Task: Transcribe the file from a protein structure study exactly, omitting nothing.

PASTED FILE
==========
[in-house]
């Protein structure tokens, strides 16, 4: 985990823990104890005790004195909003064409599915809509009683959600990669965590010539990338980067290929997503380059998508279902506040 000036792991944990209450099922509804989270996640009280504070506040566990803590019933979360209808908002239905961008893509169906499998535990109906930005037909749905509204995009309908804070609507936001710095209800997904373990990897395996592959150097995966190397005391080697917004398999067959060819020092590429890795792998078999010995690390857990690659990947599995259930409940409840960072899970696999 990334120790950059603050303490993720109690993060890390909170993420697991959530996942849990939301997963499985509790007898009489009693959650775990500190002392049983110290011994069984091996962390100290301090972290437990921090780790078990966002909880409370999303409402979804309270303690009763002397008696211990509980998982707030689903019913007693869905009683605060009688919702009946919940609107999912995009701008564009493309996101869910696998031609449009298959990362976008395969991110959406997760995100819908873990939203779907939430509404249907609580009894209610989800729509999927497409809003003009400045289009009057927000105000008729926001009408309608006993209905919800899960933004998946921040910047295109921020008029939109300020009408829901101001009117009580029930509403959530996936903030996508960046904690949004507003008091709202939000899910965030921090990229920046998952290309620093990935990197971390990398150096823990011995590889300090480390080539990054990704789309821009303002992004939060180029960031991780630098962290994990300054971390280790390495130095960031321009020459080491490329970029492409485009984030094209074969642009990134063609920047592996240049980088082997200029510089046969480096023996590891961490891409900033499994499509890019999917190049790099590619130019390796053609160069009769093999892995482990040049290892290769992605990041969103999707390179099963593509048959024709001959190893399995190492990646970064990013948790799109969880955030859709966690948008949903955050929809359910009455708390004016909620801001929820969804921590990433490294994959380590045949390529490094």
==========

[in-house]
């Protein structure tokens, strides 16, 4: 985990823990104890005790004195909003064409599915809509009683959600990669965590010539990338980067290929997503380059998508279902506040 000036792991944990209450099922509804989270996640009280504070506040566990803590019933979360209808908002239905961008893509169906499998535990109906930005037909749905509204995009309908804070609507936001710095209800997904373990990897395996592959150097995966190397005391080697917004398999067959060819020092590429890795792998078999010995690390857990690659990947599995259930409940409840960072899970696999 990334120790950059603050303490993720109690993060890390909170993420697991959530996942849990939301997963499985509790007898009489009693959650775990500190002392049983110290011994069984091996962390100290301090972290437990921090780790078990966002909880409370999303409402979804309270303690009763002397008696211990509980998982707030689903019913007693869905009683605060009688919702009946919940609107999912995009701008564009493309996101869910696998031609449009298959990362976008395969991110959406997760995100819908873990939203779907939430509404249907609580009894209610989800729509999927497409809003003009400045289009009057927000105000008729926001009408309608006993209905919800899960933004998946921040910047295109921020008029939109300020009408829901101001009117009580029930509403959530996936903030996508960046904690949004507003008091709202939000899910965030921090990229920046998952290309620093990935990197971390990398150096823990011995590889300090480390080539990054990704789309821009303002992004939060180029960031991780630098962290994990300054971390280790390495130095960031321009020459080491490329970029492409485009984030094209074969642009990134063609920047592996240049980088082997200029510089046969480096023996590891961490891409900033499994499509890019999917190049790099590619130019390796053609160069009769093999892995482990040049290892290769992605990041969103999707390179099963593509048959024709001959190893399995190492990646970064990013948790799109969880955030859709966690948008949903955050929809359910009455708390004016909620801001929820969804921590990433490294994959380590045949390529490094």